You want to provide for your children, protect them, and give them all the luxuries you can afford. But eventually, they will need to understand that all that costs money and that money does not grow on trees. It may be a cliché, but there is truth to it. Eventually, we all have to face the fact that Santa is not real and that someone is going to have to pay for that.
So, at some point, you will have to start teaching your kids about money and its value; otherwise, you’ll risk their financial stability when they go out on their own.
“I’m a professional financial consultant and even I have trouble sometimes when deciding when and how to talk to my boys about money,” admits Richard Cayne of Meyer International. “I know I can’t just let them enjoy their toys and vacations forever, but I worry that I’ll just sound like I’m lecturing. And we all know how ineffective that can be.”
Richard realises that trying to explain compound interest to a five-year old child is probably a futile effort. But there are steps every parent can take during a child’s development to lay the foundation for a sound understanding of money and basic finance.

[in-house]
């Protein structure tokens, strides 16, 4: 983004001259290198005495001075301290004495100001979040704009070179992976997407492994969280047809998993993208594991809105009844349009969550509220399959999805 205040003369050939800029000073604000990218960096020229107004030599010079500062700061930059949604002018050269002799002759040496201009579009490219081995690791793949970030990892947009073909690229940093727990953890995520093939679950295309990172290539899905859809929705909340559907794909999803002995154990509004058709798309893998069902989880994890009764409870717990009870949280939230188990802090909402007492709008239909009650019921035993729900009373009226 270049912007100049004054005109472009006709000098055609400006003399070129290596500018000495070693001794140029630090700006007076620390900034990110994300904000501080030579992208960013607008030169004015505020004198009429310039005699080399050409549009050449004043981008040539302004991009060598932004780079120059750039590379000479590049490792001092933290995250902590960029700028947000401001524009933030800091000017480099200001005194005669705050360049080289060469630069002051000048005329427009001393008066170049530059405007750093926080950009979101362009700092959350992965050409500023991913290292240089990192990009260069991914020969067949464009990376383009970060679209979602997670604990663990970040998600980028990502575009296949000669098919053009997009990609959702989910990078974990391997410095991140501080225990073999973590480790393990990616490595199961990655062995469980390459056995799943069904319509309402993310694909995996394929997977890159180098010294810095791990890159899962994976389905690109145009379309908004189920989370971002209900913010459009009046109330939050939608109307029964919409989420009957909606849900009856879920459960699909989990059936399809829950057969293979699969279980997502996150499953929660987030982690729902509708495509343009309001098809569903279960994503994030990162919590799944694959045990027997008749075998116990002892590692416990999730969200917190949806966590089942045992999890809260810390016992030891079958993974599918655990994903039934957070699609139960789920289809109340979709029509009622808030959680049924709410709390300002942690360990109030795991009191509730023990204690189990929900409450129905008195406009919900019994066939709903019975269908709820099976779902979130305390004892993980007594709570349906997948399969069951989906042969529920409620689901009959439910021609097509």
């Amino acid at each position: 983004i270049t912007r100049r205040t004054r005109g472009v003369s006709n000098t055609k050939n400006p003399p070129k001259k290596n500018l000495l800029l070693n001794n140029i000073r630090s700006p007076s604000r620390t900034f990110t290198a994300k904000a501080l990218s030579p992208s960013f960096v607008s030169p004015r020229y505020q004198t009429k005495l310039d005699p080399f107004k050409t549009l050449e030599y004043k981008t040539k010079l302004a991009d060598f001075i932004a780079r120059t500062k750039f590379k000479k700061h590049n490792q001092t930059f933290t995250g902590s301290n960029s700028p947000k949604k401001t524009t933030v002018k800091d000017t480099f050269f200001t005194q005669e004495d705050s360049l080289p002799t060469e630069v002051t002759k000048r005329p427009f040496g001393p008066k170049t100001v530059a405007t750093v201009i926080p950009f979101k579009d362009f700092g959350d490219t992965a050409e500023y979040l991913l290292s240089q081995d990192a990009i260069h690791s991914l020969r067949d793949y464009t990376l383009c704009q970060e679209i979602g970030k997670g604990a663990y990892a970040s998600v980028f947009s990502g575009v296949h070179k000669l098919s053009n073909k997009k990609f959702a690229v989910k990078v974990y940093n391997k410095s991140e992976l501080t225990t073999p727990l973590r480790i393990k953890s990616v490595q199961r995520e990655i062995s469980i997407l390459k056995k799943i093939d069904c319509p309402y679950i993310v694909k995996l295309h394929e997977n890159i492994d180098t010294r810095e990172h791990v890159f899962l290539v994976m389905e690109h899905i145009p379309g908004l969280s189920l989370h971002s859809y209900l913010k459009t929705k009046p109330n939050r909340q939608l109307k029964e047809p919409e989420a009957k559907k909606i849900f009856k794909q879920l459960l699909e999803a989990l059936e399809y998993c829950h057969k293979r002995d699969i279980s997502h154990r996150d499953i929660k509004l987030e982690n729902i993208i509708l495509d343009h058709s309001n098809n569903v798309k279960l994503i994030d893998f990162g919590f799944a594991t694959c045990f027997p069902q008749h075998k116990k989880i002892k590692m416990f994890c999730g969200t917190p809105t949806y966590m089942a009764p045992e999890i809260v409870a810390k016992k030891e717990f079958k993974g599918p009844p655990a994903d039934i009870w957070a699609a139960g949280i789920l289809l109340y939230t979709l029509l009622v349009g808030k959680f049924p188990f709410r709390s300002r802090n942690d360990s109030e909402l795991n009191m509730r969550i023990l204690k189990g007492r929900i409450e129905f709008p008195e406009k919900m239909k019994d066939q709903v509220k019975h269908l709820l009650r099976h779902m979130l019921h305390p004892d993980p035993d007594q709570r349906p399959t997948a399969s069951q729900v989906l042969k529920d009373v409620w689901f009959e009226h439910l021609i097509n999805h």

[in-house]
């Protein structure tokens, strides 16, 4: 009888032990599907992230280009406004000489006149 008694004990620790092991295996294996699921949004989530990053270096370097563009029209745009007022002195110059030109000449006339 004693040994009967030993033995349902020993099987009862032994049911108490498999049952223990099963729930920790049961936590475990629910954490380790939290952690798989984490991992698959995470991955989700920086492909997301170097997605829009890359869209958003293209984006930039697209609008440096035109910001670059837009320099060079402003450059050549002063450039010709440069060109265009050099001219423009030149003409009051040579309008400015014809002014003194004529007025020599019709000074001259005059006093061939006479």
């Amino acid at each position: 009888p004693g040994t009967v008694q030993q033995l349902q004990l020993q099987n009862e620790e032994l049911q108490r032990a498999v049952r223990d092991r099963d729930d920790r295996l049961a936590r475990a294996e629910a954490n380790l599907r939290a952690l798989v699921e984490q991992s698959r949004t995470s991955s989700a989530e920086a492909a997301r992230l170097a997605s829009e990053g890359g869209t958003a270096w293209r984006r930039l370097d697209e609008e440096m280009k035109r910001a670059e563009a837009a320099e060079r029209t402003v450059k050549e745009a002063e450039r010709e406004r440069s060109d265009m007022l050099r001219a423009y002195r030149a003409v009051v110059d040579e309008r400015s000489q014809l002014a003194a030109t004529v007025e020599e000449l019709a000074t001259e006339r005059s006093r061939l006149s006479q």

Piggy banks are always a good start. This is a tried and true tool that parents have used for generations. Piggy banks allow kids to handle money and see how patient saving can accumulate into bigger amounts. That may be good for very young children who are just starting to grasp the concept of money (not just things to try and swallow) and volumes (collecting coins will mean having more coins).
Saving jars can teach buying goals. As they grow older and can understand more complex ideas, you can move onto saving jars. By teaching them to set goals and pre-plan their saving, children can learn how to prioritise their goals and how to strategize their spending in the short and long term.
Discussing your spending can be more effective than lecturing. Instead of waiting until your child asks for a Ferrari as his or her first car, use your shopping trips to break down buying decisions with your older children. You may want to start with simple comparison shopping for fruits and vegetables before you move on to interest only loans for your next home purchase. But by discussing the various options and how you make your choices, you can help shape your child’s financial habits. And you may discover a few things about your own spending along the way!
There are many other techniques and strategies you can employ that hopefully will not cause any family rifts and may actually be fun. These can sometimes be difficult discussions, but you probably should try not to avoid having them.
And there is help. Some government agencies have websites that offer assistance and advice:
Or, for a more personal conversation, contact Richard Cayne at Meyer International.